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Last Updated: Sunday, 28 January 2007, 00:23 GMT
Immune system 'brakes' found
MRSA
The immune system constantly combats bacteria and viruses
Scientists say they have learnt how the body controls the machinery it uses to fight infections and foreign invaders.

The advance, published in the journal Nature, may one day help find ways to tackle unwanted immune reactions following transplant surgery.

The Johns Hopkins University researchers say a protein molecule called carabin may be the body's way of restraining its defences.

The US-based team describes it as a "built-in timer" for the immune system.

It acts like an internal brake to dial down the speed and intensity of an immune response
Professor Jun Liu
Johns Hopkins University

Immunity is vital to human survival - the body is constantly confronted with things that should not be there, including bacteria and viruses.

The system is constantly adapting when faced with new threats from unknown organisms.

However, an over-powerful or runaway immune response can be a disadvantage too, as some illnesses involve the immune system attacking parts of our own bodies after failing to recognise them.

Damping down

The Johns Hopkins team, led by Professor Jun Liu, has been hunting for body chemicals that might shed light on how the immune system is controlled.

They found that a protein called carabin appeared to be important, latching onto microscopic cells active during an infection.

It is made by white blood cells, one of the most important immune system cells.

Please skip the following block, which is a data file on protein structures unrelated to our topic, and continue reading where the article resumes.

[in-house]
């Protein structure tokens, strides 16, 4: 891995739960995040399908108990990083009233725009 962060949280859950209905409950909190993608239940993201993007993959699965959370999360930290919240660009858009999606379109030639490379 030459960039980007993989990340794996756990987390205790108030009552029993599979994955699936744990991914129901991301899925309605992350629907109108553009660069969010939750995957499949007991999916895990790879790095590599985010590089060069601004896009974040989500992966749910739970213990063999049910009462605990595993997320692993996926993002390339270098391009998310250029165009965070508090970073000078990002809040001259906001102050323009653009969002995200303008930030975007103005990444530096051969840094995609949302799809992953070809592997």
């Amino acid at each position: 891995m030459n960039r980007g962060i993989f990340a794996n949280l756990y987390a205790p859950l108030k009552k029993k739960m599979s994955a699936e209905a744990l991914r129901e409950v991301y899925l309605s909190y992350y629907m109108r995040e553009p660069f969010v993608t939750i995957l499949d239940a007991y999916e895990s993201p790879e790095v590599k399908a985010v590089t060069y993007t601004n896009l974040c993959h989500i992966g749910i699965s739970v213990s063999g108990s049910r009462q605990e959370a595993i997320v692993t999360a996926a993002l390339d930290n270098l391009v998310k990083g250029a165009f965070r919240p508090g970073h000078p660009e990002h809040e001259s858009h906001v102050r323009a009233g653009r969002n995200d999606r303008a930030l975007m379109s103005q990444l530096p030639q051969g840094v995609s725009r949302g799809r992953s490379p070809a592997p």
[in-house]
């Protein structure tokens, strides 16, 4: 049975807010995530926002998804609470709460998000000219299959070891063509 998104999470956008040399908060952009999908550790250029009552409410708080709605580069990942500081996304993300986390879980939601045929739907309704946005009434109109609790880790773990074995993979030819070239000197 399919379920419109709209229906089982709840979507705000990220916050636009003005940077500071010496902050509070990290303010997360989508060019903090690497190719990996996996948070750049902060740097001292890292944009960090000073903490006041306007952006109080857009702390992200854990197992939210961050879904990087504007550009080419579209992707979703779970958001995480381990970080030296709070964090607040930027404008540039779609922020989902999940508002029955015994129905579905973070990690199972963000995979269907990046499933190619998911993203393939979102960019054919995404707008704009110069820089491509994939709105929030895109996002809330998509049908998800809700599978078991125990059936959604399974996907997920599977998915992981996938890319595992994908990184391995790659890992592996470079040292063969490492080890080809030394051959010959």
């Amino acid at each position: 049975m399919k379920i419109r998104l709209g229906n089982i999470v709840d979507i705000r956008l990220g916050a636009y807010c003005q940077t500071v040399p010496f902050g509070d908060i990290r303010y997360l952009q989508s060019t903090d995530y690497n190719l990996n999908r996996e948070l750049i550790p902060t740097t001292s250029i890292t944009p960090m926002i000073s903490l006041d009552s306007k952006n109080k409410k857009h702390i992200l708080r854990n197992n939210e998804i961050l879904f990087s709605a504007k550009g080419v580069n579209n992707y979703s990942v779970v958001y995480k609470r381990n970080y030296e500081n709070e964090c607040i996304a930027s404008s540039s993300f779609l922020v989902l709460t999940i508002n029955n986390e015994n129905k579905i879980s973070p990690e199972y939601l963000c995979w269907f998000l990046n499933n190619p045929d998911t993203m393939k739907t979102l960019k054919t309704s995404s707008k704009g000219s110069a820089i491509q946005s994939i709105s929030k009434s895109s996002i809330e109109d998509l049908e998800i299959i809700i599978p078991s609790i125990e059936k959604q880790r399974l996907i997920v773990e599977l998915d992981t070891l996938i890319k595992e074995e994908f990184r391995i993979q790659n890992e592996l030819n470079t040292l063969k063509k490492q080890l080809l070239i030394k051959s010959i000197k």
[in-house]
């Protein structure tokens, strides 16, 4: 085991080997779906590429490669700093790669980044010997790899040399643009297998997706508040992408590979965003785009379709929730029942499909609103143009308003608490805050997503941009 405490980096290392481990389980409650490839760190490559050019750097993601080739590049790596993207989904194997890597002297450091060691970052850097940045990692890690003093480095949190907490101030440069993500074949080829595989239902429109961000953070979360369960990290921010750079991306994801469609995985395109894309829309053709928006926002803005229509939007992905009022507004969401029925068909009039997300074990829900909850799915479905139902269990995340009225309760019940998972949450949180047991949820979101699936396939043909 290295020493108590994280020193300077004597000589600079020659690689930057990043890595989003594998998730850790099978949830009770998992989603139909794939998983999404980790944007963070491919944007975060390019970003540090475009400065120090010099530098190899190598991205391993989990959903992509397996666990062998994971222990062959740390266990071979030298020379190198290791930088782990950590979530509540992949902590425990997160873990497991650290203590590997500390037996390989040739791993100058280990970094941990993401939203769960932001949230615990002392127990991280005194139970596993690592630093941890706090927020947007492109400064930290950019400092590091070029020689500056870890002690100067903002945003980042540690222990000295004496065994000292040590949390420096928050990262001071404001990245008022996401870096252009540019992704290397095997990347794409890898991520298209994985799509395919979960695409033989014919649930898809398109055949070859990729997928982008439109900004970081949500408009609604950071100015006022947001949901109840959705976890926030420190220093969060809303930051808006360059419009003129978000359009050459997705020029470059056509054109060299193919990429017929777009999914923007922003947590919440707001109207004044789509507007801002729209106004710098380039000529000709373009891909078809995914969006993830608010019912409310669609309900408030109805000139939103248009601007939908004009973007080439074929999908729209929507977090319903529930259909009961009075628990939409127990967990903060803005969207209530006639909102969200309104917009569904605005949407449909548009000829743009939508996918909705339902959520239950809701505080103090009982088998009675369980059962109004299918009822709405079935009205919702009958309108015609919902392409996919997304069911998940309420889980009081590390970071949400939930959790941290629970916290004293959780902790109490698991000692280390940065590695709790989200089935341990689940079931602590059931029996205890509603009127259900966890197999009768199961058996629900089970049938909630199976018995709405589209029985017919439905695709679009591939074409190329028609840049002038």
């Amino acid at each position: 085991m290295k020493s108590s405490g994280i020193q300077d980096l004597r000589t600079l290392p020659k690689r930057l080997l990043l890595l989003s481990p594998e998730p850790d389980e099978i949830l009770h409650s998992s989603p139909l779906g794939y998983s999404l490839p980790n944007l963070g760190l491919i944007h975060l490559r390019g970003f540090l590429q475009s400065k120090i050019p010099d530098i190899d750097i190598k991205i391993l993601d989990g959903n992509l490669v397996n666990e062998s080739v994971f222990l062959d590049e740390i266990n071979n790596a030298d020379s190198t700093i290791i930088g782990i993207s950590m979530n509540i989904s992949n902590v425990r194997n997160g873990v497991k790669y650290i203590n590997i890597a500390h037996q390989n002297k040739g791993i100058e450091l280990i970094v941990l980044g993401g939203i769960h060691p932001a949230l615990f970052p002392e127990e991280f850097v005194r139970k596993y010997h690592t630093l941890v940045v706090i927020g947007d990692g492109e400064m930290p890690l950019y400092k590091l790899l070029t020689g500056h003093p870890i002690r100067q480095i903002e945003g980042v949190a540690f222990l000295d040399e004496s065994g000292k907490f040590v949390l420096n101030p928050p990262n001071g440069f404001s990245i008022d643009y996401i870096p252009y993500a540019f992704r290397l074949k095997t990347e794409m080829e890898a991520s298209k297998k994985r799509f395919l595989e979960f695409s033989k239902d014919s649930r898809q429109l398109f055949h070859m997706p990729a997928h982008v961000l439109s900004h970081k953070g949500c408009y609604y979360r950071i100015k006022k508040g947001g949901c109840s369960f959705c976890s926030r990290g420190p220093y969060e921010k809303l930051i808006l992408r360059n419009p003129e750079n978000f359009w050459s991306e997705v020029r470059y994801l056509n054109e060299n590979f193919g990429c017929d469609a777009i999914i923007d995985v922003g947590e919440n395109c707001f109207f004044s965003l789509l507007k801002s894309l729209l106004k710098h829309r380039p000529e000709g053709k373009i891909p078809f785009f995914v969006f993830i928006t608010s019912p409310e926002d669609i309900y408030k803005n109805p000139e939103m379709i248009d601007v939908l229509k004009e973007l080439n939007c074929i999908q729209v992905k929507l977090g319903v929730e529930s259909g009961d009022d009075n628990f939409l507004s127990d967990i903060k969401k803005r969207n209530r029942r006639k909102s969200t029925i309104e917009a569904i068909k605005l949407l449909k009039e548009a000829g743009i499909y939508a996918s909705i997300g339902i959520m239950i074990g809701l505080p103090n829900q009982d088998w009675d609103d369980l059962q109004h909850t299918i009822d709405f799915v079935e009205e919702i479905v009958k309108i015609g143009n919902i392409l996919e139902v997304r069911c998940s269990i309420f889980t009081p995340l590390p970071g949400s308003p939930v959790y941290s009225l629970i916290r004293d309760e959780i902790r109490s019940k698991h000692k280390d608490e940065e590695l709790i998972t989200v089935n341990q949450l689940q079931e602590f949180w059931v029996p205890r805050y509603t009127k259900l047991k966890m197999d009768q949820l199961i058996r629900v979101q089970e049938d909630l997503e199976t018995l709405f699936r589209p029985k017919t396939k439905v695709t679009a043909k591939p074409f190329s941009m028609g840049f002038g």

However, its role actually appears to restrict their ability to mount a response to infection.

They found that when there was more carabin in a cell, it appeared to "damp down" its activity.

Professor Liu said: "It acts like an internal brake to dial down the speed and intensity of an immune response so that it doesn't go too fast or too far, or career out of control and attack healthy cells.

"It's like having a built-in timer to keep the immune system in check."

Carabin appears to work in a similar manner to drugs such as cyclosporin, which are used to control rejection of transplanted organs.

Professor Liu suggested that one eventual use might be a new drug to do this, and perhaps also help control "auto-immune" illnesses such as multiple sclerosis.

Drug alternative

Dr Peter Peachell, a pharmacologist from Sheffield University, UK, said that the paper offered "interesting possibilities".

But he cautioned that the practical difficulties of developing and manufacturing a drug incorporating a large molecule such as carabin could be substantial.

He said: "Carabin appears to act on the same target as immune suppressing drugs such as cyclosporin, so offers a potential alternative.

"What this research does is tell us more about how the immune system is regulated, so it brings the possibility of more effective treatments for a variety of autoimmune diseases, although this is certainly some way off."

He said that in some circumstances, there might be benefits to switching carabin off, not increasing it - such as in the early stages of infection by viruses such as HIV, when a robust and sustained immune response might be useful.


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